US Campaign Analysis Clinton or Obama? Why Not Both?

Conventional wisdom says that candidates for the White House should choose their opposite as a running mate. But with both Hillary Clinton and Barack Obama generating excitement among Democrats, why not put them on the same ticket?

By Peter Ross Range in Washington

Do we really have to choose between the two?

Do we really have to choose between the two?

This week’s nasty debate in South Carolina between Hillary Clinton and Barack Obama seemed to prove one thing: The two candidates are so hostile to one another that they could never run together on a single ticket, Clinton for president and Obama for vice-president. Or could they?

True, Clinton and Obama seem to have hit bottom in personal terms. The taste of early victory, as well as of defeat, is driving each of them to personal extremes. Clinton accused Obama of selling out to a “slum landlord,” though he worked only five hours in his life on that man’s account (before it was known that he might be criminally indicted). Obama accused Clinton of selling out American jobs when she served on the board of mega-retailer Wal-Mart. But that was in the 1980s before Clinton became First Lady in an administration that helped create 20 million new jobs in the 1990s.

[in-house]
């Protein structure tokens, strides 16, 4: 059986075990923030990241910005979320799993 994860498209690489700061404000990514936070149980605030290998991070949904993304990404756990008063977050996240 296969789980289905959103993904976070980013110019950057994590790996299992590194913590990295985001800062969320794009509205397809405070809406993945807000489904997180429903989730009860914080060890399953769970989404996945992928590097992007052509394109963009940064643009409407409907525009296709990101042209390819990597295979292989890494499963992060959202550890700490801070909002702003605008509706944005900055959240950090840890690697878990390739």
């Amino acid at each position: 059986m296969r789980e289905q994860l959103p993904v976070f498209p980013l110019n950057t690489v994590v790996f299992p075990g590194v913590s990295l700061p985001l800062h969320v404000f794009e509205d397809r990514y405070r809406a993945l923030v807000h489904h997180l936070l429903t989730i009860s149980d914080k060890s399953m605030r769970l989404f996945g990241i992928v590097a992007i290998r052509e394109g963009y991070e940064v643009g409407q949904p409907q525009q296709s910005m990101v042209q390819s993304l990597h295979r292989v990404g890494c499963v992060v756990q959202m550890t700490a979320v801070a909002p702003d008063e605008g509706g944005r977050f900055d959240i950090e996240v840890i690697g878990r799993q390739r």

Tuesday night’s debate was not a pretty sight. But in politics, as the Americans say, a week is a lifetime. Obama will probably win this Saturday’s vote in South Carolina, creating a 2-2 tie with Clinton in primaries won. That will leave the Democrats in the happy position of still not knowing who their presidential front-runner is, and leave plenty of time for the candidates to kiss and make up if, as many expect, the nomination remains undecided even after the mega-primaries on Feb. 5 when 22 states vote on who they want to be the Democratic nominee for president.